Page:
Oh Mama — The Fickleness of Wearing Skin

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I already bear marks of motherhood. Aside from my growing belly, I have two scars on my right hand – cooking related, from an accident right before I took a pregnancy test. Currently there is also a stitched-up vertical incision healing on my right leg where a suspicious mole was removed. These scars are evidence of surging hormones and exhaustion; the incision, evidence of sacrifice and budding love. Taken together I see the path that lies before me as a mother: the hormonal haze, utter exhaustion, incredible love, and willing sacrifice. My body is going to produce another body, and that idea produces a feeling which becomes more amazing with each passing day. But, it is also taking a toll. I’m not as fit or toned as I was before. Feeling pretty takes much more work. Work that can dissolve my feelings of awe and leave me with distinct angst and depression, even as an entire life grows inside of me.

life growing in me

Taking our bodies for granted seems to be one part youth, one part immaturity, and one part human, and I’m losing my tolerance for it. I used to lay in the splits while I studied until I fell asleep , legs anchored down with the weight of my dad’s hiking boots. Once, early in my career, I ate only oatmeal for three days, experimenting with anorexia. All of this in the hopes of feeling more professional. Not long ago I read a journal entry that I wrote at sixteen in which I lament, for several pages, about my feet. Pages filled with complaints that I’d never be a professional with feet like mine (of all the things that prevented my professional success, my feet were not one of them).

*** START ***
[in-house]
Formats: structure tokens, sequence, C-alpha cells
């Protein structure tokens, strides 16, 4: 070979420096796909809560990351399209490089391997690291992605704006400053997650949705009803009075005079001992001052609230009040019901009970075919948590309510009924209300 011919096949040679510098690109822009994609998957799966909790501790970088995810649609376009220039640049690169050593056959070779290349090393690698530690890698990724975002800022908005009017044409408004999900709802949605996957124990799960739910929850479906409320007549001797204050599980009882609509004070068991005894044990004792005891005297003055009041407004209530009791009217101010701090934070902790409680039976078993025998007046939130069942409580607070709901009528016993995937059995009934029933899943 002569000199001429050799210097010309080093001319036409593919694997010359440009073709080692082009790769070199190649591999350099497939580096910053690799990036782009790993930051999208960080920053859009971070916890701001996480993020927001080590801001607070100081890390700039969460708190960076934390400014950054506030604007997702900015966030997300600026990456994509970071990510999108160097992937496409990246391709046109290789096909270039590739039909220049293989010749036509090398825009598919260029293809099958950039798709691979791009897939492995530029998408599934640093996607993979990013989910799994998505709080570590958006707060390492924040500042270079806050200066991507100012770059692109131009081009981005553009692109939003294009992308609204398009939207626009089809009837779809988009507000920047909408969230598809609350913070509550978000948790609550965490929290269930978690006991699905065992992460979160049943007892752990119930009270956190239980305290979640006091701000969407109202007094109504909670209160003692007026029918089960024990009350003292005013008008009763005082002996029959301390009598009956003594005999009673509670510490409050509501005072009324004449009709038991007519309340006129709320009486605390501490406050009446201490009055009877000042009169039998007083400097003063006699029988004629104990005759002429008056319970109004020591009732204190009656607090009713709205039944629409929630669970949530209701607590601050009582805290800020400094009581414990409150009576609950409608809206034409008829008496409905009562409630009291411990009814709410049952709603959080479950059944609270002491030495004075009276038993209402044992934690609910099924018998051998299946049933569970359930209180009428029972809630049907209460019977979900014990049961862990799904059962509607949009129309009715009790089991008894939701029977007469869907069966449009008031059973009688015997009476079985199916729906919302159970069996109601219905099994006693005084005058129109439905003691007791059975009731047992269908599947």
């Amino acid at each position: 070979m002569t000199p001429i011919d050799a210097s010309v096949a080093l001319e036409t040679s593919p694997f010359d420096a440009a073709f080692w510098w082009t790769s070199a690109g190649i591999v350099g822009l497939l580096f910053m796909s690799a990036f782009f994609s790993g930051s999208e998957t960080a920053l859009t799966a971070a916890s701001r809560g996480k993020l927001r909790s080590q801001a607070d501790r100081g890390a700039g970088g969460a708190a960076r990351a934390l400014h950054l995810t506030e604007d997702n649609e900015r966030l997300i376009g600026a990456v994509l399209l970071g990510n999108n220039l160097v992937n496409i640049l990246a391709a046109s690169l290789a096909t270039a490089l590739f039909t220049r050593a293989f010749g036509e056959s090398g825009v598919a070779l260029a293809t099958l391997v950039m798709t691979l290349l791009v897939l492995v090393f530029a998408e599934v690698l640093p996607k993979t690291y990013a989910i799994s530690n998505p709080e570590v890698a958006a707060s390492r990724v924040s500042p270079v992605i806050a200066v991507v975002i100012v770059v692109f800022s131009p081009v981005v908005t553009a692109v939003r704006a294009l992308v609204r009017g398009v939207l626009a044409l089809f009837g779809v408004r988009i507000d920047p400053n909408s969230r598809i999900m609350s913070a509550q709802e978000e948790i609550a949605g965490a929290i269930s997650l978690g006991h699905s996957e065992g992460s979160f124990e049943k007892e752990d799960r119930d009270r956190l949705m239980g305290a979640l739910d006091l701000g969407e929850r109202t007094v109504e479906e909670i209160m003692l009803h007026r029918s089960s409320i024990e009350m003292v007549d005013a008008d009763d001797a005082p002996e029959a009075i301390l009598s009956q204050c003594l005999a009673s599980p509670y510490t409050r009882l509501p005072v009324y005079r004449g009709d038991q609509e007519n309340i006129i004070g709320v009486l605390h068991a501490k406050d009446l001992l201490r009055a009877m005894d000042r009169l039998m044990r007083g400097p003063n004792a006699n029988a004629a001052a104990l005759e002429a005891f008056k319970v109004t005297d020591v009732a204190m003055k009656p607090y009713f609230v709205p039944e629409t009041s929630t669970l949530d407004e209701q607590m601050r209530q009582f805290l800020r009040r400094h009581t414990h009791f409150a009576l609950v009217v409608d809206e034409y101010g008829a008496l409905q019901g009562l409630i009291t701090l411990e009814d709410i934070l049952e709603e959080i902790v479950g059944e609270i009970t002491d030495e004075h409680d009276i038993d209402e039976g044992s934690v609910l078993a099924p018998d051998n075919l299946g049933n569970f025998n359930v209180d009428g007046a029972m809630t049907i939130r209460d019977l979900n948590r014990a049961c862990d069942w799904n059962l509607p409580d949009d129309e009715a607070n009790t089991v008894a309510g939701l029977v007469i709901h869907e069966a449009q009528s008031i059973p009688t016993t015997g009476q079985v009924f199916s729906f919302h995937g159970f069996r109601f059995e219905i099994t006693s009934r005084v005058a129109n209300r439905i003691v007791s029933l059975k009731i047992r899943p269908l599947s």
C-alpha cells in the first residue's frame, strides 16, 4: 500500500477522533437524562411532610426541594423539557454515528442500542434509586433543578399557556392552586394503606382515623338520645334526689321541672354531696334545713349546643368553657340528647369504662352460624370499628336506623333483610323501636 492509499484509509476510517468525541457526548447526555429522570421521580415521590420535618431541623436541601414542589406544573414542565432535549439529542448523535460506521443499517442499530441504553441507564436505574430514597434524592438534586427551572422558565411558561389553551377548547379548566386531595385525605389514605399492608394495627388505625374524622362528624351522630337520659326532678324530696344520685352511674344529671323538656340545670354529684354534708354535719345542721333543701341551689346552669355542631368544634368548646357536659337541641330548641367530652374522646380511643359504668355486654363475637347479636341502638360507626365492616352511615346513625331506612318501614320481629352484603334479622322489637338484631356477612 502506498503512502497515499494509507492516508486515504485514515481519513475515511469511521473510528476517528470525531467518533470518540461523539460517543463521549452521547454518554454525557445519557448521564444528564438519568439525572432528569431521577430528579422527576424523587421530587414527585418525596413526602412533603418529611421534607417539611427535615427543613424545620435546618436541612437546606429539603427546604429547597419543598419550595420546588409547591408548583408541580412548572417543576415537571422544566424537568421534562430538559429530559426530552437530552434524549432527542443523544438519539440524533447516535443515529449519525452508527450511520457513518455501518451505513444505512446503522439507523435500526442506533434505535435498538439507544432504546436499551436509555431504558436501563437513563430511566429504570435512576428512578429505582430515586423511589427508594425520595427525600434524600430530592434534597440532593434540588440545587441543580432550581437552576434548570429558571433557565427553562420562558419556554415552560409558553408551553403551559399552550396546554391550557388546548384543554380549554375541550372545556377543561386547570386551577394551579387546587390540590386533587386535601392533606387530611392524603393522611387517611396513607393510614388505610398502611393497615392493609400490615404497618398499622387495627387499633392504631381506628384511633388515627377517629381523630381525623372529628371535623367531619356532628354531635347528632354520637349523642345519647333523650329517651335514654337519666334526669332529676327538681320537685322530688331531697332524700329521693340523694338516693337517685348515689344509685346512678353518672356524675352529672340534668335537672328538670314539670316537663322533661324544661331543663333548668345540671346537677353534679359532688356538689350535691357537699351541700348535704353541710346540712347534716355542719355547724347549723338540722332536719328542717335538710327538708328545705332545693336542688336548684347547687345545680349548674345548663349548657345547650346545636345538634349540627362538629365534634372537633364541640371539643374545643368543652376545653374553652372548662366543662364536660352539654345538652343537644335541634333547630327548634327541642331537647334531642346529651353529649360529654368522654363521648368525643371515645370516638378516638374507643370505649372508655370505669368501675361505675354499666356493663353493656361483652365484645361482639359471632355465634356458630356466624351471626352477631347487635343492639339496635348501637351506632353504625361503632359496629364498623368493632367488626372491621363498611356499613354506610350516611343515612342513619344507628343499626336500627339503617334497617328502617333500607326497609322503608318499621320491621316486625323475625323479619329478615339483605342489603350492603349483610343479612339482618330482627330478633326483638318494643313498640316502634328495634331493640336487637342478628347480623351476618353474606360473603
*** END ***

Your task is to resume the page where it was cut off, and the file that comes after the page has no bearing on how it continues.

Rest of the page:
And now? Now I hope this mole on my leg turns out to be benign. I hope that the ligaments in my left shoulder don’t get any looser so I will be able to hold my baby without causing further injury to my back. Today, faced with my own vulnerability, I am just hoping I’ll be healthy enough to raise a family and live a long and active life. But tomorrow? Tomorrow I’ll be worrying about my potential stretch marks and saving my pennies for the latest product that promises to make me ever-radiant and acne-free. I know this because I am human and fickleness is part of my condition. I ride the wheel round-and-round with the rest of you, at the hand of this demanding culture.